Simone Kussatz reviews Nancy Popp in art ltd magazine 9.11.14

Los Angeles

Nancy Popp
at Klowden Mann

It’s often fascinating to witness artists perform. Then the world temporarily appears to stop around them and to listen in. This was the case, when Tehching Hsie locked himself up in a wooden cage for a year to  demonstrate a person’s struggle with isolation, or chained himself to artist Linda Montano with an 8-foot long rope to show the struggle of two people being in a close relationship. This also happened when Yoko Ono sat on a stage letting others cut her black dress in little pieces, or when Marina Abramovic invited her audience to use different objects, in any way they wanted to either inflict pain or pleasure on her with the result that the more passive she remained, the more aggressive they became. And performance artist Nancy Popp follows that tradition of creating art with a social and political consciousness when she enters construction sites to explore the relationship between body and sites, while moving up and down buildings, leaving a track through orange mason line behind. Popp’s current solo show at Klowden Mann offers viewers a taste of these architectural site performances, which she’s been carrying out since 2010. Hence, the gallery presents a collection of her small and large photographic prints of her performance sites, including the Broad Museum in Downtown LA, and the McKinney/Routh shopping complex in uptown Dallas. Some of these are mounted on Plexiglas, perforated, and strung through with orange mason line, which is then entwined in the gallery’s architecture. One of her  large-scale prints, displayed in the main gallery, is attached as a mural to a wall. Popp gave a performance on her opening night, in which she perforated and later laced the piece with mason line. In the backroom of the gallery, there is also a four-and-a-half minute- video of Popp’s Broad Museum intervention, stressing the material she’s been working with.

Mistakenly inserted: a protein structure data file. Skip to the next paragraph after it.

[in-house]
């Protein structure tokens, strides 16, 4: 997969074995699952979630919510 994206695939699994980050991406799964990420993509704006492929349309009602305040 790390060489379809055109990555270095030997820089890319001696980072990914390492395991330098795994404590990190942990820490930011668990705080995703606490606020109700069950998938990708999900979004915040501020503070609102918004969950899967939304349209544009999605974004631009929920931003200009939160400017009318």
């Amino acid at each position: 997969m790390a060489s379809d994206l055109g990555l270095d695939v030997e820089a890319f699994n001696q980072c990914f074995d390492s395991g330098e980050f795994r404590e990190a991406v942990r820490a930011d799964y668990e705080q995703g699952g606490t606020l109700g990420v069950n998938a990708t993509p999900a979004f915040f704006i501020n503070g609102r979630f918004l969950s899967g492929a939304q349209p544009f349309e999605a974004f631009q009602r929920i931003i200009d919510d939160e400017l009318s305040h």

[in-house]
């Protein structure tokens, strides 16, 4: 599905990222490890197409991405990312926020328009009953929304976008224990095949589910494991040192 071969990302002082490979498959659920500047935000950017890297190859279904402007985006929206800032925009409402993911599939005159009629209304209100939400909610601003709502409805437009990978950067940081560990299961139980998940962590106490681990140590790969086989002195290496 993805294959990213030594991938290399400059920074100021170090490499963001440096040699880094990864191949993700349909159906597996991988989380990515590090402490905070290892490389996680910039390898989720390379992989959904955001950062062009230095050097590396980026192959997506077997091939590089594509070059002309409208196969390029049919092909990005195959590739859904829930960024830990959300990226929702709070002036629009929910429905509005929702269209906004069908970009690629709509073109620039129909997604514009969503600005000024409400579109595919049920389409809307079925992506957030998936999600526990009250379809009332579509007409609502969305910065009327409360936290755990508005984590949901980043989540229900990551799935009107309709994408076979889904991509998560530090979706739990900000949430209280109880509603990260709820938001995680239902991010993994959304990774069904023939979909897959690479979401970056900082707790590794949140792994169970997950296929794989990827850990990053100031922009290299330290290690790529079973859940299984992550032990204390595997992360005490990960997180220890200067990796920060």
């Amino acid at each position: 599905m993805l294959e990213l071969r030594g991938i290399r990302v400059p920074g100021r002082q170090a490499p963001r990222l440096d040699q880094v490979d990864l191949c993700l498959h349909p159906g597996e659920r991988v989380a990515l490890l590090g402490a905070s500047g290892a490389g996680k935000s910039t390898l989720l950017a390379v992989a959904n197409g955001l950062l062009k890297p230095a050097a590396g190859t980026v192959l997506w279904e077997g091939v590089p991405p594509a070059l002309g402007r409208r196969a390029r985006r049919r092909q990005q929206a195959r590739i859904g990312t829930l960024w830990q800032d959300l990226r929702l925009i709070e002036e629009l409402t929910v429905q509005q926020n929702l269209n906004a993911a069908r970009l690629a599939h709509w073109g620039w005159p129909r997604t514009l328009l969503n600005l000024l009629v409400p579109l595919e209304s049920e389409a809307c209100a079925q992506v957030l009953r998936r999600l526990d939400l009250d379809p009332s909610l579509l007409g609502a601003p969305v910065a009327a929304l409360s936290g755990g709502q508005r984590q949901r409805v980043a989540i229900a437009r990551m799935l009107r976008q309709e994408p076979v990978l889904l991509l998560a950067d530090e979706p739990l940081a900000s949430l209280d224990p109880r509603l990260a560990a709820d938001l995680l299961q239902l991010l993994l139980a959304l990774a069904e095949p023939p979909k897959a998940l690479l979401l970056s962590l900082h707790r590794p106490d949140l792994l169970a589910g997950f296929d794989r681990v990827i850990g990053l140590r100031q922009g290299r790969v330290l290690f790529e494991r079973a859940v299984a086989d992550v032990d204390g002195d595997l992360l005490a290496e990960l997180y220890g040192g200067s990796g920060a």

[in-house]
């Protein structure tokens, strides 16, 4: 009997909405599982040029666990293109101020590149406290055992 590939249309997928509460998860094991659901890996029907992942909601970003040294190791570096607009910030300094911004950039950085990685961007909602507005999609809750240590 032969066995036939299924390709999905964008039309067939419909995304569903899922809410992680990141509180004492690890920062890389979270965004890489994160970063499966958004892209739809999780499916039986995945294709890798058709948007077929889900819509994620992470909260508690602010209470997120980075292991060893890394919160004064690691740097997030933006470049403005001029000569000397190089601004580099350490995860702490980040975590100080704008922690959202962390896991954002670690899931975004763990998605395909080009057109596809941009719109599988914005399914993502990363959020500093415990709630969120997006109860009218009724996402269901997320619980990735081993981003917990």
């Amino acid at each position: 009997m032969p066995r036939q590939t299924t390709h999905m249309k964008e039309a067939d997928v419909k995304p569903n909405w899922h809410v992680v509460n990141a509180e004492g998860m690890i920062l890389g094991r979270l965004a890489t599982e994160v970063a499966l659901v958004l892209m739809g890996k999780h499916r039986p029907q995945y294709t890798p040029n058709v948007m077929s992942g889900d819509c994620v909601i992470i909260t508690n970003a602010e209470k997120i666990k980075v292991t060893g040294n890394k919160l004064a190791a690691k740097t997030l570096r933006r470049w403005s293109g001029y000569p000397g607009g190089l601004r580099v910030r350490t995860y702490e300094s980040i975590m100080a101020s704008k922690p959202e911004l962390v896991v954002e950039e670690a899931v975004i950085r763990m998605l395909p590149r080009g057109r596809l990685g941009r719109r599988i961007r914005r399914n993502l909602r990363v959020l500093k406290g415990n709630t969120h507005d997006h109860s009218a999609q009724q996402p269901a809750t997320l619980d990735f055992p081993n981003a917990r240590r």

What makes Popp’s works interesting are not only the performances themselves, but that she shines light on the controversy that comes along with the emergence of a place, like the Broad Museum in Downtown, which is an example as to how American culture is run by the dollar. Thus it is not art historians or other art experts, but a wealthy patron such as Eli Broad who decides what supposed to be good and bad art and what should and shouldn’t be shown in a cultural institution, clearly compromising the “agency of the artist.”

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